Yes. There are a number of other educational rights that children and their families enjoy. These include: (1) the right to be free from unlawful discrimination; (2) the right of parents to understandable school information; (3) the right of parents to review student disciplinary actions; (4) the right of parents to inspect and review their child’s education records; (5) the right of parents to review school achievement data and participate in school improvement activities; (6) the right of English language learners to have an appropriate education; (7) the right of disabled students to receive special education services; and (8) the right of children to school choice and/or free tutoring. Additionally, immigrant children are required to receive the same secondary services as non-immigrant children, including transportation, school-based health care, free or reduced meals, and counseling.
Do the rules explained above also apply to unaccompanied children who are residing in the U.S. and awaiting completion of their immigration court proceedings?
Yes. Unaccompanied children who have a case pending before an Immigration Judge and are residing in local communities with a parent, family member, or other appropriate adult sponsor are guaranteed the same rights as any other child in the U.S.For more information about educational services for unaccompanied minors, please see Department of Education guidance at: http://www2.ed.gov/policy/rights/guid/unaccompanied-children.html 
How can school districts ensure that they remain within the law?
The Departments of Justice and Education encourage school districts to review their enrollment processes to make sure that they are not requiring information that would have a chilling effect on the enrollment of students. One indicator of questionable enrollment practices is “precipitous drops in the enrollment of any group of students.” The federal government requires that districts collect the same information from all enrolling students, make it voluntary to provide such information as a Social Security Number or state-issued ID, and treat all children equally regardless of perceived or assumed immigration status. Additionally, a school must not deny enrollment if children or their parents are unable to provide birth certificates or stable addresses within the school district.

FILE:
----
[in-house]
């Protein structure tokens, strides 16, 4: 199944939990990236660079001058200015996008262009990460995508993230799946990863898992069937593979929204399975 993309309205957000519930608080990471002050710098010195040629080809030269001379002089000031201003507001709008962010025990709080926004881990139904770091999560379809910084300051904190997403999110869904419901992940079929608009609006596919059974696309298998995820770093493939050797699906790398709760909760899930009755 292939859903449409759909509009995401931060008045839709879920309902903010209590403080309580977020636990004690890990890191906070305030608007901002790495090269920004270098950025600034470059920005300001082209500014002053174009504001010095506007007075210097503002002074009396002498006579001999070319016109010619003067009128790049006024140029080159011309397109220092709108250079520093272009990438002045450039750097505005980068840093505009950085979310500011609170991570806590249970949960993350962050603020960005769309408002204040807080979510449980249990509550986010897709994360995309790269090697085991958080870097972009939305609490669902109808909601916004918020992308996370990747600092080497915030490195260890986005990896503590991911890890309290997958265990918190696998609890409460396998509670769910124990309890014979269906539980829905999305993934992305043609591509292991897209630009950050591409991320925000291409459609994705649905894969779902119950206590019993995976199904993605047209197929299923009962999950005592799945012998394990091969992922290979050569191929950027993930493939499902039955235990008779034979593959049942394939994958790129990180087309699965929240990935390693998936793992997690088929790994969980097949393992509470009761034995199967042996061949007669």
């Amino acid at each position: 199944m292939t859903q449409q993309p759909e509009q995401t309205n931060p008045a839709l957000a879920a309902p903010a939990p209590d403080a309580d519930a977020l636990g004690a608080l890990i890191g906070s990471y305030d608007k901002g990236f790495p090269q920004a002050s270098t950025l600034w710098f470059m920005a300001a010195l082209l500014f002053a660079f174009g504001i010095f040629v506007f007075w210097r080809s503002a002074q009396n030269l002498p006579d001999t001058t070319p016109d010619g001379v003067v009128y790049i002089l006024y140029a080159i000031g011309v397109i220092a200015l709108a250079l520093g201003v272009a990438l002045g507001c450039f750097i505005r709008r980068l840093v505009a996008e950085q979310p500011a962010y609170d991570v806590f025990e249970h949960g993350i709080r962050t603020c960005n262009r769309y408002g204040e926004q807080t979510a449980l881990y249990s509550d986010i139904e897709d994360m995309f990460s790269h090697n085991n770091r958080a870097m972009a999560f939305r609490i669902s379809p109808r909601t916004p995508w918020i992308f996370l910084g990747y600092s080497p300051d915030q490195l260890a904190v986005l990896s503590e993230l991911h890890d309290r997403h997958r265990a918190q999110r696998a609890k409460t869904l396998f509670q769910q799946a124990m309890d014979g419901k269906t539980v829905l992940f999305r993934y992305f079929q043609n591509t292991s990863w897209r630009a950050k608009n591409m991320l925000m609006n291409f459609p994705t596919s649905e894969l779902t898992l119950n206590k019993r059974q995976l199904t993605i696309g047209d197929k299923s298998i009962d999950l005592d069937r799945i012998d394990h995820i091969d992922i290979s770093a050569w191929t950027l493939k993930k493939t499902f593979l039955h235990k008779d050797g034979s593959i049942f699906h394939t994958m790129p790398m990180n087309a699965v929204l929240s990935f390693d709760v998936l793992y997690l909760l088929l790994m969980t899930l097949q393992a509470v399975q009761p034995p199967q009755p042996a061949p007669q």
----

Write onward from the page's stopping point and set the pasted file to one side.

If a child’s federal rights are being violated, what recourse does a parent have?
A violation of federal rights can sometimes be resolved by meeting with school or district officials, describing the problem, and agreeing to a plan to fix it. If this is not effective and a parent believes that his/her child’s rights are being violated, the parent can contact an attorney in his/her area, the Mexican American Legal Defense and Education Fund (MALDEF) national office at 1-213-629-2512, or the Office of Civil Rights of the U.S. Department of Education at 1-800-421-3481. MALDEF is a national leader in the area of federal education rights of students and their families.
This document was prepared by Karen Herrling in February 2013 and updated by Advocacy Intern Victoria Maqueda in October 2014. This document is for informational purposes only and is not intended as legal advice. For questions, please contact CLINIC’s State and Local Advocacy Attorney Jen Riddle at firstname.lastname@example.org  or (301) 565-4807.
  U.S. Department of Justice & U.S. Department of Education, Guidance Letter to school districts, May 8, 2014 at 1 available at http://www2.ed.gov/about/offices/list/ocr/letters/colleague-201405.pdf  (“Guidance Letter”)
  See Compulsory School Age Requirements, Education Commission of the States, April 2013, available at: http://www.ecs.org/html/Document.asp?chouseid=10703 .
  See Plyler v. Doe, 457 U.S. 202 (1982).
  Guidance Letter at 1.
  Id., 42 U.S.C § 2000c-6; See 28 CFR § 41.104(b)(2), 34 CFR § 100.3(b)(2).
  457 U.S. 202 (1982). See also National Education Association memorandum, Immigration Status and the Right to a Free Public Education, July 2007.
  Plyler v. Doe, 457 U.S. at 223.
  Id. at 221, citing Abington School District v. Schempp, 374 U.S. 203, 230 (1963) (Brennan, J., concurring); and Ambach v. Norwick, 441 U.S. 68, 76 (1979).
  Id. at 221.
  Id. at 223.
  See Plyler v. Doe, 457 U.S. 202 (1982) and LULAC v. Wilson, 908 F.Supp. 755 (C.D. Cal. 1995). See also, Guidance Letter at 3; Jaclyn Brickman, Educating Undocumented Children in the United States: Codification of Plyler v. Doe through Federal Legislation, 20 Geo. Immig. L.J. 385, 388 (2006); U.S. Department of Justice & U.S. Department of Education, Information on the Right of All Children to Enroll in School: Questions and Answers for States, School Districts and Parents, May 8, 2014 at 2, available at http://www2.ed.gov/about/offices/list/ocr/docs/qa-201405.pdf  (“Q&A”).
 Q&A at 4. See Privacy Act of 1974, Pub. L. No. 93-579, § 7, 88 Stat. 1896 (codified at 5 U.S.C. 55a note (Disclosure of Social Security Number) (1996)).
  Q&A at 4; Privacy Act of 1974, Pub. L. No. 93-579, § 7, 88 Stat. 1896 (codified at 5 U.S.C. 55a note (Disclosure of Social Security Number) (1996)).
  Id.
  Guidance Letter at 4 fn. 1.
  41 U.S.C. 11434a(2)(B)(i) & (iii).
  Guidance Letter to school districts at 4 fn. 1.
  Jaclyn Brickman, Educating Undocumented Children in the United States: Codification of Plyler v. Doe through Federal Legislation, 20 Geo. Immig. L.J. 385, 388 (2006).
  Q&A at 4
  Guidance Letter at 4.
  20 U.S.C. § 1232(g); 34 C.F.R. Part 99.
  34 CFR § 99.1(a).
  20 U.S.C. § 1232(g)(b)(1).
  20 U.S.C. § 1232(g)(b)(1).
  Information about the K-12 educational rights of children was obtained from a pamphlet prepared by the Mexican American Legal Defense and Education Fund (MALDEF), “Know Your K-12 Education Rights,” available at: https://www.maldef.org/assets/pdf/federal_education_rights_pamphlet.pdf 
  National School Board Association & National Education Association, Legal Issues for School Districts Related to the Education of Undocumented Children (2009).
 Guidance Letter at 3.